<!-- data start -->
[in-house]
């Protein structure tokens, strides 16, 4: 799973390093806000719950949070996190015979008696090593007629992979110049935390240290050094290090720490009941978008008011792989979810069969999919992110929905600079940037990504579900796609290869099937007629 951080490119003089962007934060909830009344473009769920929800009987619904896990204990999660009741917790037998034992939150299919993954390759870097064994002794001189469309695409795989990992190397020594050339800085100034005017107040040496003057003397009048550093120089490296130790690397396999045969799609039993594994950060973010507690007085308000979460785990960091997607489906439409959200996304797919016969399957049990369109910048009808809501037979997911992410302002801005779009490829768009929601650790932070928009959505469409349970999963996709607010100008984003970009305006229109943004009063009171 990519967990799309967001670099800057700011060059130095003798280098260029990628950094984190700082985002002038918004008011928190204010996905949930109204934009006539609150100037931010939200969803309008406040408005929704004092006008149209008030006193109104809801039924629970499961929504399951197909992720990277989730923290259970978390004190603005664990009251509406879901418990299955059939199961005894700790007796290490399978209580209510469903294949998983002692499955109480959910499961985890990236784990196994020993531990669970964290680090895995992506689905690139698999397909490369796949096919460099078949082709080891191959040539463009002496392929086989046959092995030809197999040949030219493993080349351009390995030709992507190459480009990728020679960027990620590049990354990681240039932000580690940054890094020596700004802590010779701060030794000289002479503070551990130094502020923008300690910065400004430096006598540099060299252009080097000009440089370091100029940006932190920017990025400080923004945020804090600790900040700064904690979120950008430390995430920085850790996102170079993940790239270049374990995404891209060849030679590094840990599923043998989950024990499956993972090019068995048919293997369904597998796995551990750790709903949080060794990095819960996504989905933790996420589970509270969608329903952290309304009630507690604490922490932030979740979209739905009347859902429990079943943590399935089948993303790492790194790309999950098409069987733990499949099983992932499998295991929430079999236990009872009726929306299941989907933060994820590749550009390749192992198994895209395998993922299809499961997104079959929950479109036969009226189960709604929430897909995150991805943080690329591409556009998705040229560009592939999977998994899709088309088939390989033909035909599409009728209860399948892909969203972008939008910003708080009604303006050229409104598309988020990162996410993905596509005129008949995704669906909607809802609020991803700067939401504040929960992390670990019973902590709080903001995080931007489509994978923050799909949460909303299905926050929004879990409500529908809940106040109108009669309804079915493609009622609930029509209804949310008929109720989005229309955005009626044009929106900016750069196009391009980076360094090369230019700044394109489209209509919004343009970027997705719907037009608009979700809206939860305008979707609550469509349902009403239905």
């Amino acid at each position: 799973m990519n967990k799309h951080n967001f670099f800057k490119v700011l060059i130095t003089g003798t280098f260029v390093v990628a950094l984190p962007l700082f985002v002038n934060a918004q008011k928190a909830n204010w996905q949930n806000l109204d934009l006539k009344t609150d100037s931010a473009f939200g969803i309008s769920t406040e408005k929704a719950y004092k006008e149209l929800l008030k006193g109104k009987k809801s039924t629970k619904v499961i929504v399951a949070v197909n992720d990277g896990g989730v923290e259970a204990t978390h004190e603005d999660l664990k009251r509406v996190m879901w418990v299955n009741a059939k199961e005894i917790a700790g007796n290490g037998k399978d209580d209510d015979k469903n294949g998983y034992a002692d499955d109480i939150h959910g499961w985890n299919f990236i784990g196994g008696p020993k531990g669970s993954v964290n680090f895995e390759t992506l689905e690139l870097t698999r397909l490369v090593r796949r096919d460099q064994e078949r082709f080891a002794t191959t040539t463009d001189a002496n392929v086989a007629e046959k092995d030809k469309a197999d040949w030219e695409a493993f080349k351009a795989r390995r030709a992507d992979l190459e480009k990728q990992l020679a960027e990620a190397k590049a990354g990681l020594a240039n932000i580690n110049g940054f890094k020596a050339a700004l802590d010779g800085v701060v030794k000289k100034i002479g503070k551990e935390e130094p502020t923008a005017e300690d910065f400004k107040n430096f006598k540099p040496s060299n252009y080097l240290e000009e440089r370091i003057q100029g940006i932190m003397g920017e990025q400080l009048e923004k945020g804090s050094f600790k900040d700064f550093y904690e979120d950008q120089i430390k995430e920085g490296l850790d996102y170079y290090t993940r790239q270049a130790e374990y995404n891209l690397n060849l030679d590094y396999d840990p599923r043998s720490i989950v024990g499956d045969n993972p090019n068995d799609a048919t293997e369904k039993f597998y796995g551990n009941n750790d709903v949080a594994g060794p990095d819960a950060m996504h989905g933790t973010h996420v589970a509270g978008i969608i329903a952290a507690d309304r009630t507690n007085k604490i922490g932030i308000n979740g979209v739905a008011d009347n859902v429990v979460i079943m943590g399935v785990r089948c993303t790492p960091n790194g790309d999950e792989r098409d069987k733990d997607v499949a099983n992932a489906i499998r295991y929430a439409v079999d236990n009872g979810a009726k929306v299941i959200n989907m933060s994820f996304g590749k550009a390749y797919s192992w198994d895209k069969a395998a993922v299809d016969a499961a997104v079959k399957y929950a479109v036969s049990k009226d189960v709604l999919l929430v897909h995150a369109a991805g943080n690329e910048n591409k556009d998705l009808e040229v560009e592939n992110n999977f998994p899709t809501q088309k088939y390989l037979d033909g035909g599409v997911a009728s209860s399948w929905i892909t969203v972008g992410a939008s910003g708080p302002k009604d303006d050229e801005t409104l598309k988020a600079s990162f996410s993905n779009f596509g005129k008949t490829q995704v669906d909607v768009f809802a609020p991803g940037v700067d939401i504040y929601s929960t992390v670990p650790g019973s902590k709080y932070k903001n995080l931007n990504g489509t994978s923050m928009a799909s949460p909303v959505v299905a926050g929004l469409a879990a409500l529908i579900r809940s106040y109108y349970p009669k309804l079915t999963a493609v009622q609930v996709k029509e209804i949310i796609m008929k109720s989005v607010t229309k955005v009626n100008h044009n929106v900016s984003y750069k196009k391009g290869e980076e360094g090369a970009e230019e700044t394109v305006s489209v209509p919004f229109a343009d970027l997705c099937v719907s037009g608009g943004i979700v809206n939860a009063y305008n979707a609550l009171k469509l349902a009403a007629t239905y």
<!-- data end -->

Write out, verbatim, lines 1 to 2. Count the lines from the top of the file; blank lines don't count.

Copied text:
[in-house]
């Protein structure tokens, strides 16, 4: 799973390093806000719950949070996190015979008696090593007629992979110049935390240290050094290090720490009941978008008011792989979810069969999919992110929905600079940037990504579900796609290869099937007629 951080490119003089962007934060909830009344473009769920929800009987619904896990204990999660009741917790037998034992939150299919993954390759870097064994002794001189469309695409795989990992190397020594050339800085100034005017107040040496003057003397009048550093120089490296130790690397396999045969799609039993594994950060973010507690007085308000979460785990960091997607489906439409959200996304797919016969399957049990369109910048009808809501037979997911992410302002801005779009490829768009929601650790932070928009959505469409349970999963996709607010100008984003970009305006229109943004009063009171 990519967990799309967001670099800057700011060059130095003798280098260029990628950094984190700082985002002038918004008011928190204010996905949930109204934009006539609150100037931010939200969803309008406040408005929704004092006008149209008030006193109104809801039924629970499961929504399951197909992720990277989730923290259970978390004190603005664990009251509406879901418990299955059939199961005894700790007796290490399978209580209510469903294949998983002692499955109480959910499961985890990236784990196994020993531990669970964290680090895995992506689905690139698999397909490369796949096919460099078949082709080891191959040539463009002496392929086989046959092995030809197999040949030219493993080349351009390995030709992507190459480009990728020679960027990620590049990354990681240039932000580690940054890094020596700004802590010779701060030794000289002479503070551990130094502020923008300690910065400004430096006598540099060299252009080097000009440089370091100029940006932190920017990025400080923004945020804090600790900040700064904690979120950008430390995430920085850790996102170079993940790239270049374990995404891209060849030679590094840990599923043998989950024990499956993972090019068995048919293997369904597998796995551990750790709903949080060794990095819960996504989905933790996420589970509270969608329903952290309304009630507690604490922490932030979740979209739905009347859902429990079943943590399935089948993303790492790194790309999950098409069987733990499949099983992932499998295991929430079999236990009872009726929306299941989907933060994820590749550009390749192992198994895209395998993922299809499961997104079959929950479109036969009226189960709604929430897909995150991805943080690329591409556009998705040229560009592939999977998994899709088309088939390989033909035909599409009728209860399948892909969203972008939008910003708080009604303006050229409104598309988020990162996410993905596509005129008949995704669906909607809802609020991803700067939401504040929960992390670990019973902590709080903001995080931007489509994978923050799909949460909303299905926050929004879990409500529908809940106040109108009669309804079915493609009622609930029509209804949310008929109720989005229309955005009626044009929106900016750069196009391009980076360094090369230019700044394109489209209509919004343009970027997705719907037009608009979700809206939860305008979707609550469509349902009403239905």